Historical Sketches of North Carolina from 1584 to 1851 by John Hill Wheeler [1806-1882], originally published in 1851, reprinted in 1964
Pages 274-275, Chapter LIV, Nash County
"...During the Revolution there was a Captain Beard, who spread terror through this County. This account of him, and that of his death, has been narrated to me by my venerable and worthy friend Michael Collins, Esquire, of Warren, now in the 73d year of his age, and may be relied on for its correctness:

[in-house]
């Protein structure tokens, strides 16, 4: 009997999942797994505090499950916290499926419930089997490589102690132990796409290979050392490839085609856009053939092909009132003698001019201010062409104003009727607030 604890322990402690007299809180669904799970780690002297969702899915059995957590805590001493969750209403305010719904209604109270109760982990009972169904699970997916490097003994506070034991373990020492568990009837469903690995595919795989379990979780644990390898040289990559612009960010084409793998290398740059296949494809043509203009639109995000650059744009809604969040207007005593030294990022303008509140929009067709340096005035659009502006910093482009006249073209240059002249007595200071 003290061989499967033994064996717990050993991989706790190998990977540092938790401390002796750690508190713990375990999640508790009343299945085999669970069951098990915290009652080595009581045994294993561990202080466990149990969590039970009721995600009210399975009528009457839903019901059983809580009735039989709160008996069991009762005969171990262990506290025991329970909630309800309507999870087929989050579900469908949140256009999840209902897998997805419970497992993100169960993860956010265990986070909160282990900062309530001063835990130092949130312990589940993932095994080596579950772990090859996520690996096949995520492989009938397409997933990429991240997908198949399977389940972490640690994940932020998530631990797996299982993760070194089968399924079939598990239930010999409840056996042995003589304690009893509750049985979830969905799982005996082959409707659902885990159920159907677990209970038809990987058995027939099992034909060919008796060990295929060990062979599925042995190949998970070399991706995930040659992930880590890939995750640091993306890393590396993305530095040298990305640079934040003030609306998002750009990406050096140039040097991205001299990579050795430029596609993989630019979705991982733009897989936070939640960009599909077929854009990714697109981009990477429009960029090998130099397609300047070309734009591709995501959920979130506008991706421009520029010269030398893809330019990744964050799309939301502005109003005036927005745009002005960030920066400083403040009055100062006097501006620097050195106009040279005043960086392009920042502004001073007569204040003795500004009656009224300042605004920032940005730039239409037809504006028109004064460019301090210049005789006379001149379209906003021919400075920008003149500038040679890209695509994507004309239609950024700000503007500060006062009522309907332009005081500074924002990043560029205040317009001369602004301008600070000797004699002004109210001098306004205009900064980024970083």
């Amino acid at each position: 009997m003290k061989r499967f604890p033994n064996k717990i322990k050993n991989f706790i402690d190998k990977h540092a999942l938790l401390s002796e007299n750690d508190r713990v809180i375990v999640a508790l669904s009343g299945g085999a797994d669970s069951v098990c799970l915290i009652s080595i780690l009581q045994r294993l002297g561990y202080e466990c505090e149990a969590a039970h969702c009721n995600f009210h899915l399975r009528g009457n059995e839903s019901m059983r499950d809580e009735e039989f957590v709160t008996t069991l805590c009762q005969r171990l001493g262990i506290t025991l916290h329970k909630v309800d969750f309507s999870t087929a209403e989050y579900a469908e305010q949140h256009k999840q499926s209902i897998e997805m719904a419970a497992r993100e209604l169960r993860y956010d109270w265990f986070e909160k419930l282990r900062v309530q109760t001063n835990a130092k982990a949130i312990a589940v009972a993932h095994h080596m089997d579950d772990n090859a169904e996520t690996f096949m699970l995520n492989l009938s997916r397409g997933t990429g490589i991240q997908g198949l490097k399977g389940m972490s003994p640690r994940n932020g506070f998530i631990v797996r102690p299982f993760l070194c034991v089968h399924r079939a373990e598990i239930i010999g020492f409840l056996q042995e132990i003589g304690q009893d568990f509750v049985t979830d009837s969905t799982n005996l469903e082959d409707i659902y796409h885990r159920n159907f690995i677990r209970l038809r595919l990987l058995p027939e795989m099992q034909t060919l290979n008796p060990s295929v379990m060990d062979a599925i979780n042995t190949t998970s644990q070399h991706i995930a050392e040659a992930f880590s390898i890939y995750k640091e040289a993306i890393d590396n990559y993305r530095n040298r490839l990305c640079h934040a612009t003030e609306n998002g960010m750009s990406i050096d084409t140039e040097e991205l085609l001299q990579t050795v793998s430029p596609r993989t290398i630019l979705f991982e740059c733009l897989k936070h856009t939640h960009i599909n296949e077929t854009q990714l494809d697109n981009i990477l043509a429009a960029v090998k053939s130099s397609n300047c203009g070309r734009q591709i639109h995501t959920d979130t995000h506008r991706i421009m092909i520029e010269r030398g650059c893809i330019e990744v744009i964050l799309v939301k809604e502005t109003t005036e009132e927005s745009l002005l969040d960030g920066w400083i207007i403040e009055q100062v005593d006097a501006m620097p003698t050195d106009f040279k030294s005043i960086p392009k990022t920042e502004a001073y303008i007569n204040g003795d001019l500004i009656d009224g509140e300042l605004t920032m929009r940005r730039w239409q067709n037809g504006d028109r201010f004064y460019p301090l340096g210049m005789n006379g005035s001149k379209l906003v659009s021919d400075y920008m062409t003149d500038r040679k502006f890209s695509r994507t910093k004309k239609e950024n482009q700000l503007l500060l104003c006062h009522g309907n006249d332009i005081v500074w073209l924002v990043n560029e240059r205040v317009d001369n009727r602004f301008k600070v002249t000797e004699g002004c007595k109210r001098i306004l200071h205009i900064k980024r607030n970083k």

About 1778, Captain Beard, who was a brave and gallant soldier, but mistaken in his duty, attacked the house of James Drake, Esq., of Nash County, with a band of Tories. There was at the time, in the house, no one but Mr. Drake, his son Albritain, then about seventeen, and Benjamin Bridges, his half-brother; Nathaniel Nichols, Henry Massinger, and Robert Piland. Bridges and Nichols retreated. The rest prepared for defence. Albritain, who was one of a corps of light horse, and had been in active duty scouring the country for these very men, ran out with a loaded musket and fired. The Tories then surrounded the house, and ordered a surrender. They had several prisoners, tied, with them. Old Mr. James Drake seized a gun and advanced on the foe, but his gun missed fire; William Ross, a Tory, fired at him with a gun charged with buck shot. His aim missed the old man, but wounded both Massinger (cutting off a part of his nose) and Piland (shot in the abdomen). The Tories, headed by Beard, sword in hand, rushed into the house. Beard was met by young Albritain Drake, with a cutlass; they engaged; at the first blow young Drake's sword struck the joist above his head, and broke off at the hilt: he was knocked down. The old man then joined in the melee, with his gun clubbed; but was soon cut down by the sword of Beard, and was so severely wounded that "he was a gore of blood." Seeing her husband cut down, old Mrs. Drake rushed in, not with a weapon, but with a jug of old Nash, even to this day celebrated for its excellent flavor. Her entreaties and the more potent influences of the liquor, produced a parley. She plied them so liberally with the brandy, that peace was restored. Beard had been an aspirant for the hand of her daughter. During this time Captain Peter Goodwin with a troop of horse galloped up; Albritain Drake threw up his hhat and gave a loud halloo; Goodwin made a furious attack, and Beard and his men made a precipitate retreat. In his retreat, he was encountered by Bridges, who was near. Bridges's gun missed fire, and Beard used his sword, but was knocked down by Bridges, and he fell lifeless. Bridges thought he was killed, and came to the house and informed that he had killed Beard. They all went out to see his dead body, but Beard had recovered so as to sit up. He was then taken into custody. A negro man, Simon, who had a wife at Drake's, caught another one of his ban, named Porch. These were taken to Colonel Seawell, in Franklin county. They were tried by a Court-martial, and both were forthwith hung. Such was the end of Captain Beard...."